|Date(s):||1935 to 1955|
|Tag(s):||Architecture, Detroit, Public housing, Black Bottom|
|Course:||“Environmental History in Detroit,” University of Michigan|
|Rating:||5 (1 votes)|
In the first half of the twentieth century, with an influx in population and with large numbers of African Americans and other minorities making their way to the city, affordable housing became a salient issue in many American metropolises. The Brewster Housing Group was a housing project on the east side of Detroit. The Brewster Housing projects (constructed between 1935-1955), which would eventually be renamed the Frederick Douglass Housing projects, were especially notable for their size and scale. The high rises each took up three square blocks of land. In addition, they were surrounded by residential areas with relatively large homes. Each of the high rises faced inward to the other buildings in the projects, creating small areas between each building that could be small community gathering places. This shows the self-contained nature of housing projects and how the architecture promotes fraternizing with those in the projects but not with the world around you.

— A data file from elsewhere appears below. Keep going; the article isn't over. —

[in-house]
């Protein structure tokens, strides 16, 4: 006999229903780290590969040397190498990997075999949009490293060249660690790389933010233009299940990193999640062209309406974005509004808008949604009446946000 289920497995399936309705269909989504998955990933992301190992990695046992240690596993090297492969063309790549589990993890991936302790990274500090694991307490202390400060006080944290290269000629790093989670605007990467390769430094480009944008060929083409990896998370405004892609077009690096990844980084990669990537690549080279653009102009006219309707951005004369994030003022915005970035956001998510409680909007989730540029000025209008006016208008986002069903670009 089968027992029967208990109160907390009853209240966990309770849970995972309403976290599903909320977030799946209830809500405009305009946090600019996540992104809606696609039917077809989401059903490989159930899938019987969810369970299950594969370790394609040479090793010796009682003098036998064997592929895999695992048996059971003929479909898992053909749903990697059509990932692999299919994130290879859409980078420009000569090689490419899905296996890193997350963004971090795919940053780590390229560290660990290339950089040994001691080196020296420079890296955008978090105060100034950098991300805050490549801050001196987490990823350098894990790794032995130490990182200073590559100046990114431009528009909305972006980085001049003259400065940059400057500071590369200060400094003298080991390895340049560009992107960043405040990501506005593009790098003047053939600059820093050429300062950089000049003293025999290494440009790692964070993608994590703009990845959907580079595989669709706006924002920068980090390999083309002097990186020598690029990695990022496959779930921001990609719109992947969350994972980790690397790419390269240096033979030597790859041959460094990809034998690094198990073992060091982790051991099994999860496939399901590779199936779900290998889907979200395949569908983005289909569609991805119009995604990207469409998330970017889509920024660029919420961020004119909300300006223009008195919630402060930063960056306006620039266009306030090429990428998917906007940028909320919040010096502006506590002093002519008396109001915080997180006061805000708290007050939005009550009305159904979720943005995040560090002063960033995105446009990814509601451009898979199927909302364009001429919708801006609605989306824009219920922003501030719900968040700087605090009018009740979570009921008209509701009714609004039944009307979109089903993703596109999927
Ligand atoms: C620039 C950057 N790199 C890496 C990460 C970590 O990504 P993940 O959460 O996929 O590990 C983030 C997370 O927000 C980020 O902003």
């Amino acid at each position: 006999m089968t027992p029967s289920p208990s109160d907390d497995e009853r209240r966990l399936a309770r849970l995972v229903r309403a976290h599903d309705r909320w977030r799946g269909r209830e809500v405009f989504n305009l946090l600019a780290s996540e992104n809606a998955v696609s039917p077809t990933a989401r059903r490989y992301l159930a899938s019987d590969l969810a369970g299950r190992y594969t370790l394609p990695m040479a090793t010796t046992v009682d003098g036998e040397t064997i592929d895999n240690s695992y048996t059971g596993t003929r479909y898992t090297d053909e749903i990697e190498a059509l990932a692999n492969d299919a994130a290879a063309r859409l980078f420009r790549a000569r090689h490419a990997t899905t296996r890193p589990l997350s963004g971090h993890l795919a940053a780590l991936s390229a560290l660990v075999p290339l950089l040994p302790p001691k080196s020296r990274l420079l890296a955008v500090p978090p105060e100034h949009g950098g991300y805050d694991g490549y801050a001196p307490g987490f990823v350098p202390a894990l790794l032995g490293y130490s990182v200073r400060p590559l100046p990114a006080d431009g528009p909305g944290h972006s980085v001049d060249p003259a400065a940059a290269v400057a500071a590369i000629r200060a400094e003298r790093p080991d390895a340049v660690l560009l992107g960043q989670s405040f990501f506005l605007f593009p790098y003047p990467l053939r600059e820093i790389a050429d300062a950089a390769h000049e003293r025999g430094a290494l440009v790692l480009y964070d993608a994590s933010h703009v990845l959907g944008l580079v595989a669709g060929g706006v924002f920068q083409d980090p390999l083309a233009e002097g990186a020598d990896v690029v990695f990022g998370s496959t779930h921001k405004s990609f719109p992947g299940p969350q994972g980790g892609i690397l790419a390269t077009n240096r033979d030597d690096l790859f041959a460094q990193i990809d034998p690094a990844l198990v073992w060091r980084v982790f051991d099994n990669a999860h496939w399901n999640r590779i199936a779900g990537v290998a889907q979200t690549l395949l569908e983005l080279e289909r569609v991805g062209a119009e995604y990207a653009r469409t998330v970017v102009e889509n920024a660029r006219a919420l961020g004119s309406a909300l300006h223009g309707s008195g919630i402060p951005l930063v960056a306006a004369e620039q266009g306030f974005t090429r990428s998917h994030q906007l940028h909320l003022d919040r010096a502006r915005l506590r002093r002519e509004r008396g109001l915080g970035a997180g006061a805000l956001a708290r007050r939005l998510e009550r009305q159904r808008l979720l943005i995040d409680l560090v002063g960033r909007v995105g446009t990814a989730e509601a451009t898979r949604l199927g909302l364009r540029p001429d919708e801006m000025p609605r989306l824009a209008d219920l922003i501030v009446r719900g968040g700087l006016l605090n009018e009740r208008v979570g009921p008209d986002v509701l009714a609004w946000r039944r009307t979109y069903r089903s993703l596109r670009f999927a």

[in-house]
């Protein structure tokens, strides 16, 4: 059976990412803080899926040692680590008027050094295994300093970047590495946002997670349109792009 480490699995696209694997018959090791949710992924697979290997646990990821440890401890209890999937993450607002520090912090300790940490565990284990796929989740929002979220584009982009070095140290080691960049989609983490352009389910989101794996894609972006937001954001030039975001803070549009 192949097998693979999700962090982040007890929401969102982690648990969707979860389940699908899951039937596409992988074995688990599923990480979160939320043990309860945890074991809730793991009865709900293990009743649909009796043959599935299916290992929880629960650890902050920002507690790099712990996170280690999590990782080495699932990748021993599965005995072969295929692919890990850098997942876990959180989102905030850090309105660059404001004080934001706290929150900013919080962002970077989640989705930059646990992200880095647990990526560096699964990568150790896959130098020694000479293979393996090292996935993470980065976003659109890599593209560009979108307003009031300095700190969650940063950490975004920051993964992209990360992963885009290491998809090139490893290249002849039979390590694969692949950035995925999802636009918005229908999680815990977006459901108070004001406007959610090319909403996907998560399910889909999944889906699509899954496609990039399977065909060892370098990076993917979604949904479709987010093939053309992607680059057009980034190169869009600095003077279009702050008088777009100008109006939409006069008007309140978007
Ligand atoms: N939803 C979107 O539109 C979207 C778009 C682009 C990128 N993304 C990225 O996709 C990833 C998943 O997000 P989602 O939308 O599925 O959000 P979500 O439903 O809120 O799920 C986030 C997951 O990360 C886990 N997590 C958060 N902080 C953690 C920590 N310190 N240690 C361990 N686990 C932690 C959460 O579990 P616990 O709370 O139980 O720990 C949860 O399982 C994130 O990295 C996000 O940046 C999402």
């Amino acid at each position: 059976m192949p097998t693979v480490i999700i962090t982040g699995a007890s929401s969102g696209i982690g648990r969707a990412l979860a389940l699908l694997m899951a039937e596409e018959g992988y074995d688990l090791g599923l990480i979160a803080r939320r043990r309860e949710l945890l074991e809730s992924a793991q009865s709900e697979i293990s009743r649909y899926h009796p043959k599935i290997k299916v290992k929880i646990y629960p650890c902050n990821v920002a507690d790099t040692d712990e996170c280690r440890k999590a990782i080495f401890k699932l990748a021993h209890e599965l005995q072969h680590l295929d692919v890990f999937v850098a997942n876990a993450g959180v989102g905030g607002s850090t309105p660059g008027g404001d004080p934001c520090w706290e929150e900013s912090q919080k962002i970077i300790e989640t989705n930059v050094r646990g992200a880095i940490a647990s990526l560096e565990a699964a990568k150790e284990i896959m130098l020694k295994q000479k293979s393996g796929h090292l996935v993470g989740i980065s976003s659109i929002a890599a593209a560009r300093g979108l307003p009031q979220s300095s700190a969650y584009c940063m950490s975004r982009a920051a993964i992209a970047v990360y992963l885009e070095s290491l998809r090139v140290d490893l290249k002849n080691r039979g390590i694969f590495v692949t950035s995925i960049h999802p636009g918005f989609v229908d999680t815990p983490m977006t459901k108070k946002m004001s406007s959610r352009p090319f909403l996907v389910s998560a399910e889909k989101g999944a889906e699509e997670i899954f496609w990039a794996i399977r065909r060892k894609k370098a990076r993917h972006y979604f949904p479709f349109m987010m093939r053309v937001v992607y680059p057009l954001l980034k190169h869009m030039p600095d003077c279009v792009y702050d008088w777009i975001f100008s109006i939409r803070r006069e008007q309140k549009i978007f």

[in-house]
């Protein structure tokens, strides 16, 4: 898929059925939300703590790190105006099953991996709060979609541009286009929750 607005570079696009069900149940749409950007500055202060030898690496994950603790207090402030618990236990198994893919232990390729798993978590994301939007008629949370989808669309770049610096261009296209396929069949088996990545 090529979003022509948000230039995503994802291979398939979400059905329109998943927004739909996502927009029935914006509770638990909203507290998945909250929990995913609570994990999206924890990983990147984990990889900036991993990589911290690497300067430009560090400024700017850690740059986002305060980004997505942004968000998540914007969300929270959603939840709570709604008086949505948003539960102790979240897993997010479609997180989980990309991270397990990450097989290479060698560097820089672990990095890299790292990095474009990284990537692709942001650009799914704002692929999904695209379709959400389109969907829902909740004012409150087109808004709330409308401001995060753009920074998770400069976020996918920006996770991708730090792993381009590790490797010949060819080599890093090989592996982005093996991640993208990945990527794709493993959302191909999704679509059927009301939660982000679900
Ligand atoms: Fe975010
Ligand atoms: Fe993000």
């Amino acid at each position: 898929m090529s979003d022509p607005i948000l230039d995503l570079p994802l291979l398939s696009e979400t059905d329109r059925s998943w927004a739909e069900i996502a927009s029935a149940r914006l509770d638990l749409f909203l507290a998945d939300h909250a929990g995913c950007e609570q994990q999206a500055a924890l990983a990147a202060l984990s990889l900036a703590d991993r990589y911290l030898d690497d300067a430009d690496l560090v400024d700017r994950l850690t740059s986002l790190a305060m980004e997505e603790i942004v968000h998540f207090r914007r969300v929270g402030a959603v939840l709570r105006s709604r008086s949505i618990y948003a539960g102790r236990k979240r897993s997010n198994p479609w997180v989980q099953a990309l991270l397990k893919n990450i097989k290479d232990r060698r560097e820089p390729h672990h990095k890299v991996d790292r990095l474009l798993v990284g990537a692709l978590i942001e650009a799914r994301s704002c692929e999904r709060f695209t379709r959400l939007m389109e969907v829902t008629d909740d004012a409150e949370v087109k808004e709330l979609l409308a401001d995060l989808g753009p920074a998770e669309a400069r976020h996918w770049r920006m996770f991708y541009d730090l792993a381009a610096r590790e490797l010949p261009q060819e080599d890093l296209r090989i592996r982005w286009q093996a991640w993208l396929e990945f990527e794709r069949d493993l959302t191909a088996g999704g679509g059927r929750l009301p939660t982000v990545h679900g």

Detroit was not unlike other cities that required low income housing to accommodate a growing population, and in Chicago in particular the development of affordable housing has become a contemporary issue. In David Schalliol's Method of Living he gives an account of how the views and uses of these once great housing projects have shifted. He states that we moved "from viewing subsidized housing as a pathway to a better future to condemning it as an almost unmitigated failure." The Hull housing projects he refers to and the Brewster projects both "exacerbated" a problem that was trying to be fixed. The Brewster photograph displays how this housing project was a small community that was only to be observed by the outside world without much interaction. While the Brewster projects still stand today they are abandoned and have become an eye sore for the city and like Chicago the city plans to tear these projects down without any plan for the future.